John Paul the Great professor defends Rogue One

SDG Original source: National Catholic Register

Thomas P. Harmon, professor of theology and culture at John Paul the Great Catholic University, has written a thoughtful essay for Catholic World Report responding to my critique of the moral murkiness of Rogue One: A Star Wars Story. Harmon argues that the new film better comports with the original series than I allow.

I thank Professor Harmon for his thoughtful response to my article.

We are in substantial agreement on a number of points. Harmon acknowledges that Rogue One is far from a perfect film, and sympathizes with with my concern about the general trend of moral murkiness in contemporary Hollywood retellings.

I agree with Harmon, too, that characters in the original films aren’t always as morally clear-cut as one might conclude reading my current article in isolation. (I have written about this in the past, though in this piece I lacked the space to do more than gesture at it.)

Obi-Wan’s “from a certain point of view” rationalization is a retcon, a retroactive reinterpretation of past continuity to square with later creative developments. Still, it’s an ambiguity that is baked into the cake by the climax of The Empire Strikes Back, the backbone of the trilogy, so it can’t be bracketed by casting aspersions at the flaws of Return of the Jedi.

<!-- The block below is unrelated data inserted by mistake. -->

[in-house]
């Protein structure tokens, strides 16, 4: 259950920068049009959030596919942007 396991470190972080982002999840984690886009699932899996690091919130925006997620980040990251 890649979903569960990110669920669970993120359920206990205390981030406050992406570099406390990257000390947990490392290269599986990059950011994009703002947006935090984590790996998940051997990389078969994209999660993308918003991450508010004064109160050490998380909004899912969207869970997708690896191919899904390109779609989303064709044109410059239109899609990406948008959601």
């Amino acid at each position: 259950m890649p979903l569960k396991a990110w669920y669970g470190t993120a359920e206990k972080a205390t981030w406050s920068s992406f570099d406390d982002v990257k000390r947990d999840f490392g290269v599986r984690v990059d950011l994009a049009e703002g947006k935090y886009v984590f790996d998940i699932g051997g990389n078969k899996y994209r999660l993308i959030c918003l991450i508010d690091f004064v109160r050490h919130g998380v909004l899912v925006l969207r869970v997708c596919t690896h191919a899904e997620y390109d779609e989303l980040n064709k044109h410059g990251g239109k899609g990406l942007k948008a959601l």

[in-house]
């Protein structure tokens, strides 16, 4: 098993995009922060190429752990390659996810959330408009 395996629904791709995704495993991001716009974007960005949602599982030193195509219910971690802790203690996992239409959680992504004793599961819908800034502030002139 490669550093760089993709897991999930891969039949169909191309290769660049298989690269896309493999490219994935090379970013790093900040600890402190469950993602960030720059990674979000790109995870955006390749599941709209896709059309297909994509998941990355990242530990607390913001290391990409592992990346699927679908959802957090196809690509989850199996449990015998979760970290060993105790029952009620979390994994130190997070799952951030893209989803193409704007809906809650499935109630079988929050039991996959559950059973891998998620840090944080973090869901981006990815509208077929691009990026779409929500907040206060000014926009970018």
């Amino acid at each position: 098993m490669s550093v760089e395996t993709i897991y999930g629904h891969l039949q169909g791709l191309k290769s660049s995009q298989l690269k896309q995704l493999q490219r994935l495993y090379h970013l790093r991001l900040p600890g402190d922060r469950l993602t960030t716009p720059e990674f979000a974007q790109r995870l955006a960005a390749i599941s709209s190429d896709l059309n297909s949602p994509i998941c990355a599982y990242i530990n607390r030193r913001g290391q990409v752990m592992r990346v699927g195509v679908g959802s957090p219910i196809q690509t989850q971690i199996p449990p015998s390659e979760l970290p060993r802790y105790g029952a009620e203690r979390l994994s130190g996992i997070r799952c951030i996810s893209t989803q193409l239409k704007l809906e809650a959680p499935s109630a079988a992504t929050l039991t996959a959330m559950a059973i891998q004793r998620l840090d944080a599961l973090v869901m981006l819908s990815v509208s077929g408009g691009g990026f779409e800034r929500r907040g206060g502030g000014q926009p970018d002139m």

Not all of Harmon’s examples strike me as equally persuasive or relevant. In particular, the moral murkiness of Han Solo (whose moral arc my article treats at length) and Lando Calrissian are not counterpoints to my argument. My contention is not that the original Star Wars films are populated with characters who are all simply good or simply evil. Rather, I argue that the original films present us with “a more or less straightforward moral tableau of archetypal good and evil” represented by two opposing sides, the Empire and the Rebellion. The Empire are the black hats, the Rebellion are the white hats. Han and Lando as we first encounter them are morally murky because they aren’t aligned with either of the two sides.

Once they do join the Rebellion, this changes. As I said in my separate review of Rogue One concerning Han, “when he joined up he put on the proverbial white hat, even if he wore it at a rakish angle.” The same is true of Lando.

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